How HR Professionals Create Safe Spaces to Support Mental Health
The cost of poor mental health is staggering. Research by Deloitte found that UK businesses lose £56 billion ($68 billion) a year because of poor mental health, and things don't seem to be getting better.
Just last year, a survey of 1,000 people conducted by Corporate Wellness Magazine found nearly a third (31%) saying their mental health had declined over the past year, a sharp increase from the 2020 figure of 24%.
Even more alarming is that 84% of those surveyed said they had experienced at least one mental health challenge in the previous 12 months. Some of the most common issues reported include stress, burnout, depression, anxiety, bipolar disorder and PTSD.
To help solve this crisis, HR professionals are being asked to find ways to better support employees' overall wellbeing. But is this a losing battle?
What Can HR Do?
According to the Corporate Wellness Magazine (CWM) survey, 92% of organizations say that employee mental health support is a top priority.
“I talk to quite a number of HR executives about workplace trends that they need to keep front and center, and employee wellness is always on that list,” said Jess Elmquist, CHRO at Phenom.
Elmquist said HR leaders are there to make a difference in employees’ lives, and most want to help.
The first step in tackling mental health is enabling open-ended communications in a safe and respectful environment. “HR teams need to be proactive when giving information about both mental health in general and the support that they offer," said Victor Anaya, co-founder and CEO of HR recruitment firm Serviap Global.
Anaya says employees should be encouraged to talk about mental health in a stigma-free environment — though, he says, HR leaders must be careful not to force anyone to talk about their issues, which could make matters worse.
The problem, however, is that while 62% of companies report having adopted these types of open spaces, according to the CWM survey, employees often don't realize these are available. HR leaders must do a better job at sharing the mental health benefits provided by the organization.
Related Article: Can Wellness Initiatives Wipe Out Employee Stress?
Utilizing Performance Review Discussions
Performance reviews are typically stressful moments for employees and may not seem like the ideal time to discuss mental health. Yet, they do provide HR leaders and managers an excellent opportunity to ask questions, pass out information and reinforce the idea that support is available when needed.
The proportion of employees who take advantage of mental wellness programs is on the rise, according to the CWM survey: 54% of employees said it was easy to get mental health support from their employers — an increase from the 2020 data.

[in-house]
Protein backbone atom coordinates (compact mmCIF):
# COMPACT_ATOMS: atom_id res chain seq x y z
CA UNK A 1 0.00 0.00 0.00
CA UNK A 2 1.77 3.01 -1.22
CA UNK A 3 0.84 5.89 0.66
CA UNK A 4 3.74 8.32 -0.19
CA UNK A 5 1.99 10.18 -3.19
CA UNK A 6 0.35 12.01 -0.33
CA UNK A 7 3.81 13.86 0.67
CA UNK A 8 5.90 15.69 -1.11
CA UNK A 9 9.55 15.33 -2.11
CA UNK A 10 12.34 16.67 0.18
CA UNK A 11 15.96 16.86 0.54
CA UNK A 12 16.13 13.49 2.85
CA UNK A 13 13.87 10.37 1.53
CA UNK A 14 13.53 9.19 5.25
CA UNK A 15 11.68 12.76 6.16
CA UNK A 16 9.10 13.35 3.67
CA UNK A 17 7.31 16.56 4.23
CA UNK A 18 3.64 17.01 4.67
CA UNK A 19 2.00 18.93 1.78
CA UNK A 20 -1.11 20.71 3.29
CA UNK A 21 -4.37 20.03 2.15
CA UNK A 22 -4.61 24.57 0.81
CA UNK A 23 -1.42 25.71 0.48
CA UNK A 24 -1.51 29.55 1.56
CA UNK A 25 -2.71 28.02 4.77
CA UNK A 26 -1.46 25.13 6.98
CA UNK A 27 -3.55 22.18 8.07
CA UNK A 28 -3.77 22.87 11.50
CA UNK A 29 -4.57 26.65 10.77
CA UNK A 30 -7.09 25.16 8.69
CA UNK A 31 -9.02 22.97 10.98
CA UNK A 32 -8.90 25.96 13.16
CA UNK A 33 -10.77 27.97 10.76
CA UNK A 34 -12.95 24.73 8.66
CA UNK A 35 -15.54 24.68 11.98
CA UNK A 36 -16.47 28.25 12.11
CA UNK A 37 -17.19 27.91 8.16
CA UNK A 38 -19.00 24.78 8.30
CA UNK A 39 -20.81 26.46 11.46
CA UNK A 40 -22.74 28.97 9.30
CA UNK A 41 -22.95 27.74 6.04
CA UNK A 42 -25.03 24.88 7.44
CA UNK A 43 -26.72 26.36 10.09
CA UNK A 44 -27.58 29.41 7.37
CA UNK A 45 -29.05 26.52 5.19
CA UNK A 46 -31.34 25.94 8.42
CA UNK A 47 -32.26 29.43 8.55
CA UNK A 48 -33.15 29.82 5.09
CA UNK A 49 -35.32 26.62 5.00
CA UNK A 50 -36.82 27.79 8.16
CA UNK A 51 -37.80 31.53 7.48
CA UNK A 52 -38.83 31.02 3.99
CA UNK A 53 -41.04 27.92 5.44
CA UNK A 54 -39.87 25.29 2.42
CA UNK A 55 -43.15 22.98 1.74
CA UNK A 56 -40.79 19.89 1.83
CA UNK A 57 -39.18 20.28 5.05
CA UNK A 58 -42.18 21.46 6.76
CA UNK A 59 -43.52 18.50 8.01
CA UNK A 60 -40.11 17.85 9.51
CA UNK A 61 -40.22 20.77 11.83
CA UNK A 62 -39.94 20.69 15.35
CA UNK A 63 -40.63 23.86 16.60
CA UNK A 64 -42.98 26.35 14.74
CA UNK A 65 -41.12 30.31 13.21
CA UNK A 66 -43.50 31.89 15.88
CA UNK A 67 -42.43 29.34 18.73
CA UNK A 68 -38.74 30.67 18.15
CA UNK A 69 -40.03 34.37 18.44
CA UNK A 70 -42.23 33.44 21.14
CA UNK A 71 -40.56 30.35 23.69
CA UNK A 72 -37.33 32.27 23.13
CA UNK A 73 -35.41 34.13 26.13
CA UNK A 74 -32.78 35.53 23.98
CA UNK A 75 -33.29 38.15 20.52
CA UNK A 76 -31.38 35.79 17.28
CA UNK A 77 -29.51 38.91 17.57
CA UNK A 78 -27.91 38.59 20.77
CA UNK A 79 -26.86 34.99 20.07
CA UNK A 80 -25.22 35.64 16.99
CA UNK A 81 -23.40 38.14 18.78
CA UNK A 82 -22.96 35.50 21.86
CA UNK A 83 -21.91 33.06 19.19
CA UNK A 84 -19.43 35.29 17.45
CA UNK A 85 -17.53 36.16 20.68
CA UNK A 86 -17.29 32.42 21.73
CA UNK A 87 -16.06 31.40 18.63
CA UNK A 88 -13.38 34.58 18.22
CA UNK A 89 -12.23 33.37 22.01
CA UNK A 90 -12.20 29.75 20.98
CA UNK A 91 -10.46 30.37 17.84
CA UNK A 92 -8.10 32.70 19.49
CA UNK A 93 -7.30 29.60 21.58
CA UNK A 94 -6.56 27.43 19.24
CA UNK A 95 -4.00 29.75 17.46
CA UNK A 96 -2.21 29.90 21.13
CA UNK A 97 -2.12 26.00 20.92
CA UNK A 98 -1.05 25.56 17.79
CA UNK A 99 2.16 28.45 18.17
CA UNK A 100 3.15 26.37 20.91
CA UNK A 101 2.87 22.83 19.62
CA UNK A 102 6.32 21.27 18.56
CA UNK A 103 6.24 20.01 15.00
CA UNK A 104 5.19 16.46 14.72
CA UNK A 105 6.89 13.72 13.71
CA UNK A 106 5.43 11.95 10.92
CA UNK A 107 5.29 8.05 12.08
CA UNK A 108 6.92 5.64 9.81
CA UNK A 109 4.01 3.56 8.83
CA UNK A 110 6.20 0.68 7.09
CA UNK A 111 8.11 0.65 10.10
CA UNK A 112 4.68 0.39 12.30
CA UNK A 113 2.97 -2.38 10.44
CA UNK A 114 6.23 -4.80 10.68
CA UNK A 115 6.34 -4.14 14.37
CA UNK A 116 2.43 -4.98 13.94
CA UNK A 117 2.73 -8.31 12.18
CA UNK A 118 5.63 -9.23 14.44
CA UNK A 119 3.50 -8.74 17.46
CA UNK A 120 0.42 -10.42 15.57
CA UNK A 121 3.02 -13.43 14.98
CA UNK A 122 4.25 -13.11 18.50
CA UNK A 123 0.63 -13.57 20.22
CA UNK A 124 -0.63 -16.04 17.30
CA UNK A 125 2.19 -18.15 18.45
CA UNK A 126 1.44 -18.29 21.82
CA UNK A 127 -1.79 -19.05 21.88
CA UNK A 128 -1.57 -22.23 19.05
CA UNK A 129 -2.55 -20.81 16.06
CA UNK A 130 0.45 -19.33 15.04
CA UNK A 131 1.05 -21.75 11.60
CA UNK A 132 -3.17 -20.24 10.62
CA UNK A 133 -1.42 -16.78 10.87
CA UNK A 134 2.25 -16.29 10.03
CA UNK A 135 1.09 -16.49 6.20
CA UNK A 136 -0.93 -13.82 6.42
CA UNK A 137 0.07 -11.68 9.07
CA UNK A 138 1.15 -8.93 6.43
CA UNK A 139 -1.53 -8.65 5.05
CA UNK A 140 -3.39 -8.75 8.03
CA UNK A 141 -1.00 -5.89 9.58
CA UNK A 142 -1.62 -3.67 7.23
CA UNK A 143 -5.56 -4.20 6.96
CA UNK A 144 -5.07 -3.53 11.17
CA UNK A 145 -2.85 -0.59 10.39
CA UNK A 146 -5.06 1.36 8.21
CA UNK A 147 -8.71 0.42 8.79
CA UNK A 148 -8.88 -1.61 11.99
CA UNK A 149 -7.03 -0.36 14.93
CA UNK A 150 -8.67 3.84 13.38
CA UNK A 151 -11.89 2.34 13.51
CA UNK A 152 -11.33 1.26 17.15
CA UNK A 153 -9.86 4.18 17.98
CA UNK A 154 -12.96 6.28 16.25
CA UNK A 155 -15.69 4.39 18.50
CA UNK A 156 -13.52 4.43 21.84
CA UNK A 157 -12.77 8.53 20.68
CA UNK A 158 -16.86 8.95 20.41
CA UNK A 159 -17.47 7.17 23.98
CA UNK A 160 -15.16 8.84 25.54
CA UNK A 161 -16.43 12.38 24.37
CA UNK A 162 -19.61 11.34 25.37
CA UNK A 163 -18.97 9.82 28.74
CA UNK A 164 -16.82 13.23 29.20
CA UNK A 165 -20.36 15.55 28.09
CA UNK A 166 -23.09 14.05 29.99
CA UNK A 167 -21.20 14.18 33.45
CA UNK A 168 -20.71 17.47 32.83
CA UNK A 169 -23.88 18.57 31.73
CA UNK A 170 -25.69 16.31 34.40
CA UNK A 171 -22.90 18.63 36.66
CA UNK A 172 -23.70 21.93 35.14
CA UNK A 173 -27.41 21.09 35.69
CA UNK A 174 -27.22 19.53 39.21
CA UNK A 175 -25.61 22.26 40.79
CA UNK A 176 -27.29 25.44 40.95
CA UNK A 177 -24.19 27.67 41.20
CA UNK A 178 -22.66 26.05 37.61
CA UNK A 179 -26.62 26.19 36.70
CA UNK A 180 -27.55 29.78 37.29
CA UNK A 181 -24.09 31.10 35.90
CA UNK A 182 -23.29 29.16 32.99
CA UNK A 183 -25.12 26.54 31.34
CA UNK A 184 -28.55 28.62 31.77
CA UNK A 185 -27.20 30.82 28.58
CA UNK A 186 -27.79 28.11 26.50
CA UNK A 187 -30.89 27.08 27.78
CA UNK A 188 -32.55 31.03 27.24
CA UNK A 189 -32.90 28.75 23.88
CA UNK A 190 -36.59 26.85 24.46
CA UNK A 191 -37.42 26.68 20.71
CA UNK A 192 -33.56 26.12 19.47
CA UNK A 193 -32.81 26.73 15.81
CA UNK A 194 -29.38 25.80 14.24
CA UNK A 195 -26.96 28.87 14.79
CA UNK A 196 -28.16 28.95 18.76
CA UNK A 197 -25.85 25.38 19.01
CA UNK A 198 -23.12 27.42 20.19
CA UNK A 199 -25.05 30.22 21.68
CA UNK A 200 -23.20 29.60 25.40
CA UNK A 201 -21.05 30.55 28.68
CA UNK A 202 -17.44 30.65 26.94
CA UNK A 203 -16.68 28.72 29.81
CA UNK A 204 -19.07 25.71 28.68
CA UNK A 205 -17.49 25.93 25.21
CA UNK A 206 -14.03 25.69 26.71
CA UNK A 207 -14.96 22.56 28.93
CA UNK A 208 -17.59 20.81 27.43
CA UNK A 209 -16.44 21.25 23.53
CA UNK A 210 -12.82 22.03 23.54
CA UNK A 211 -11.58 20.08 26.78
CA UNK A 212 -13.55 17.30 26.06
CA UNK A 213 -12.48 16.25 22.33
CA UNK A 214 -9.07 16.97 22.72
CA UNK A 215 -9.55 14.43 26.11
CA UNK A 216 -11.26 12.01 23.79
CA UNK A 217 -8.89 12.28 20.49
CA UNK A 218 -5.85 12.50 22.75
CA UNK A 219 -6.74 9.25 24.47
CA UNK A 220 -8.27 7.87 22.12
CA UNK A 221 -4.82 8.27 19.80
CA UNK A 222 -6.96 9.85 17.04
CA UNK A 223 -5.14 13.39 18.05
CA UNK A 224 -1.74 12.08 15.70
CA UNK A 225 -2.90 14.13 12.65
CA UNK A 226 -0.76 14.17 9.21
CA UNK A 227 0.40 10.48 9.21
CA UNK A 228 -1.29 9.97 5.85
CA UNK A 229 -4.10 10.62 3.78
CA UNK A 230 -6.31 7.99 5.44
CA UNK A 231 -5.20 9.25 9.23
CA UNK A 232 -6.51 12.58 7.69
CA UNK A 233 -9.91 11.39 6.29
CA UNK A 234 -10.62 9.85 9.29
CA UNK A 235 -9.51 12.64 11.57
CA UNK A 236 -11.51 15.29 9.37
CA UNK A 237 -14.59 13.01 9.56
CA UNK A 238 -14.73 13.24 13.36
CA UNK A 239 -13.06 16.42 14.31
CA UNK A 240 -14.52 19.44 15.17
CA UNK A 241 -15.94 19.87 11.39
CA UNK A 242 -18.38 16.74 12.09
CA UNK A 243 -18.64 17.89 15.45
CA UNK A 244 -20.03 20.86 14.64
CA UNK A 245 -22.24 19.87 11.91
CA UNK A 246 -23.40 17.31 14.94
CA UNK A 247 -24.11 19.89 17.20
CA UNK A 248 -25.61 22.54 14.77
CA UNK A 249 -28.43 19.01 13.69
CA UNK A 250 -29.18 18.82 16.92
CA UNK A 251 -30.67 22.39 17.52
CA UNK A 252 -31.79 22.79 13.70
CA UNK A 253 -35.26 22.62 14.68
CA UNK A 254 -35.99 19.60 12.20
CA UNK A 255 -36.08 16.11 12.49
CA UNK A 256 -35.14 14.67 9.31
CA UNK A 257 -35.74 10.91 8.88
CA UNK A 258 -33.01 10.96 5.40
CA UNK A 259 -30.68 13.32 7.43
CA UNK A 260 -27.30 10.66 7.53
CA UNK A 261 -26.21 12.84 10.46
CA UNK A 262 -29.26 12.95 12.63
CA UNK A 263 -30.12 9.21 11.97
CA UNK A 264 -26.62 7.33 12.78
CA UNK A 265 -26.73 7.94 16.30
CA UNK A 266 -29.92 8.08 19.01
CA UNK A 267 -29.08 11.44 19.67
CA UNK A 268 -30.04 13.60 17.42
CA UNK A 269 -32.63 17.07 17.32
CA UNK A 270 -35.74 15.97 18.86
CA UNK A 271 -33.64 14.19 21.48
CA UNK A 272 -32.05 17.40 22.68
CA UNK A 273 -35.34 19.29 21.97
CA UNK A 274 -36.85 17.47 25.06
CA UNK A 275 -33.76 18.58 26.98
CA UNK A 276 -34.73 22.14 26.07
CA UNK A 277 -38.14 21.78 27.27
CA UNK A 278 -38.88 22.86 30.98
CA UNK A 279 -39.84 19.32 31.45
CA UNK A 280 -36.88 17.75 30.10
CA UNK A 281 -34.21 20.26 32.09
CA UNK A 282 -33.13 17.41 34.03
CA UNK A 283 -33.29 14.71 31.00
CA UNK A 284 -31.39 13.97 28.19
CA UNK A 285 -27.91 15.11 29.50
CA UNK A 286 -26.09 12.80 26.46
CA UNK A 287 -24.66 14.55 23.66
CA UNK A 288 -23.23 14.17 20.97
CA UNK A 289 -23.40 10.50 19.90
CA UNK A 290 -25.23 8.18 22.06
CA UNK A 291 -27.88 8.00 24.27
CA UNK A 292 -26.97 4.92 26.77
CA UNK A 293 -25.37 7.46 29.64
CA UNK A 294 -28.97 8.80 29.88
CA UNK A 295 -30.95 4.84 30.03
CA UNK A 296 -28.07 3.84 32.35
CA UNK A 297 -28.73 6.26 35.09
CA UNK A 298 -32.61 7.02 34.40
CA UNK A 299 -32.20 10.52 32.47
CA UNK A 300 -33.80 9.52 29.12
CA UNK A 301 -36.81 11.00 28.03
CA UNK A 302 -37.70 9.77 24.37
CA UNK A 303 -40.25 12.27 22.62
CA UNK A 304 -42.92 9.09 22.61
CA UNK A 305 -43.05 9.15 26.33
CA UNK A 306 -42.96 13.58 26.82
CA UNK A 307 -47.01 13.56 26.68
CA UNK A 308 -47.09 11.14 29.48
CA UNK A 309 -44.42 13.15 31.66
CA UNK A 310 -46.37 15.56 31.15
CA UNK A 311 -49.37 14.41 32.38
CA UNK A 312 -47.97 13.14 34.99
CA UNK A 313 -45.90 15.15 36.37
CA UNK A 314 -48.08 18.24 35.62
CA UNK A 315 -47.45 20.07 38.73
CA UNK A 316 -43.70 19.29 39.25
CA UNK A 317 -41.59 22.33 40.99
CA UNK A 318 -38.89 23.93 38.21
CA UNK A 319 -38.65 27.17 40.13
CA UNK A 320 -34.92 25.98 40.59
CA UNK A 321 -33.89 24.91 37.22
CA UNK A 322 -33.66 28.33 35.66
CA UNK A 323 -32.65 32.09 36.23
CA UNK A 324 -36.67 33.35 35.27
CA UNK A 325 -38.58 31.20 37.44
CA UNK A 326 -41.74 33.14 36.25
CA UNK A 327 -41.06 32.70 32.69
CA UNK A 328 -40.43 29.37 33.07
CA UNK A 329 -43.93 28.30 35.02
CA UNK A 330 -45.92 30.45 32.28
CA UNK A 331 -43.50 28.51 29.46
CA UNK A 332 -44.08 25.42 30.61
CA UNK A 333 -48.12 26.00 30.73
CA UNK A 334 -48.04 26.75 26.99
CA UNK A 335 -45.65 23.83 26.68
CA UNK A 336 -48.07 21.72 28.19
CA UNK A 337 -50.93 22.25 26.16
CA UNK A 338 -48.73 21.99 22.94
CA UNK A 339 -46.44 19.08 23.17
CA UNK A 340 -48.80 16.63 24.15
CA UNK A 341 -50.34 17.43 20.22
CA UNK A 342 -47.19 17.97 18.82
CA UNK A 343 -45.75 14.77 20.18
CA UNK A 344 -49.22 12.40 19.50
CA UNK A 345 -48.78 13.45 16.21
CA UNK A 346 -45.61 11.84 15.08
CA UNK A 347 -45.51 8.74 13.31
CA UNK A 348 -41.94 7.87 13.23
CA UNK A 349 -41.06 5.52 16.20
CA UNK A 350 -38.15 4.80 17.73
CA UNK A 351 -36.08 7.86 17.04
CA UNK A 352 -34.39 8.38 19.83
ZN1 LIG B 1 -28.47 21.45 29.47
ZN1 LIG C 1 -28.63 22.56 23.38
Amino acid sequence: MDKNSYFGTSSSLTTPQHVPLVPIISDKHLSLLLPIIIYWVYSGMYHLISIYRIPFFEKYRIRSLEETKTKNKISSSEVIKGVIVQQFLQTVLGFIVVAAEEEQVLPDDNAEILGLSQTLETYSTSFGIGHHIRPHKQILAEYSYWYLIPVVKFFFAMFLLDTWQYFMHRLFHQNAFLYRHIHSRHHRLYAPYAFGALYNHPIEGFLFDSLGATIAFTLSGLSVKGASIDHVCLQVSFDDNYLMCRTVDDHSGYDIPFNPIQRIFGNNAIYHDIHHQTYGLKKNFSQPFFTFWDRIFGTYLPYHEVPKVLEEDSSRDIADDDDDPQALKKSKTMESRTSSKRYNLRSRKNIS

While that number is climbing, it still leaves nearly 50% of employees who don’t find it easy. This is a great opportunity for HR to double down on its efforts to improve communications about the available benefits and how they can be accessed.
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Making it clear that the door is always open is another key component of these conversations, Anaya said. An employee mental health crisis can happen at any time, so leaders should be ready to discuss the problem at any time.
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Employers Are Over-Estimating Their Benefits
HR teams should review current benefits packages to ensure that they are fit for purpose and offer the intended value to employees.
A dedicated mental health support network can help. According to CWM, only 42% of employees believe their employment benefits offer the support they need; that figure climbs to 52% for employees at organizations with mental health support networks.
Investing into mental health benefits is also crucial to helping solve the crisis. Elmquist suggests HR looks at recruiting leaders with much-needed soft skills, such as empathy, curiosity and listening, which can help a company’s support system. By improving the skills of leaders and managers, mental health initiatives in the workplace can improve.
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Making Space for Safe Talks
In a remote workplace, the idea of a safe space that allows for open discussion on mental health may be difficult to grasp.
But a safe space is any location where the employee feels comfortable talking through issues without judgment or repercussions. It doesn't need to be a physical location. An employee does not have to be physically in the office to have an honest and respectful talk with a manager.
Making time to speak with employees even when the chat is impromptu is also important to reinforcing the "open door" policy mentioned earlier. If remote employees cannot get a hold of their managers or HR leaders when needed, the message loses its essence, and employees may feel unheard, further aggravating the situation.
HR leaders can support the company's message on mental wellness by ensuring they have team members who can be designated to receive incoming calls and messages for that very purpose.
About the Author
Kaya Ismail is a business software journalist and commentator with years of experience in the CMS industry.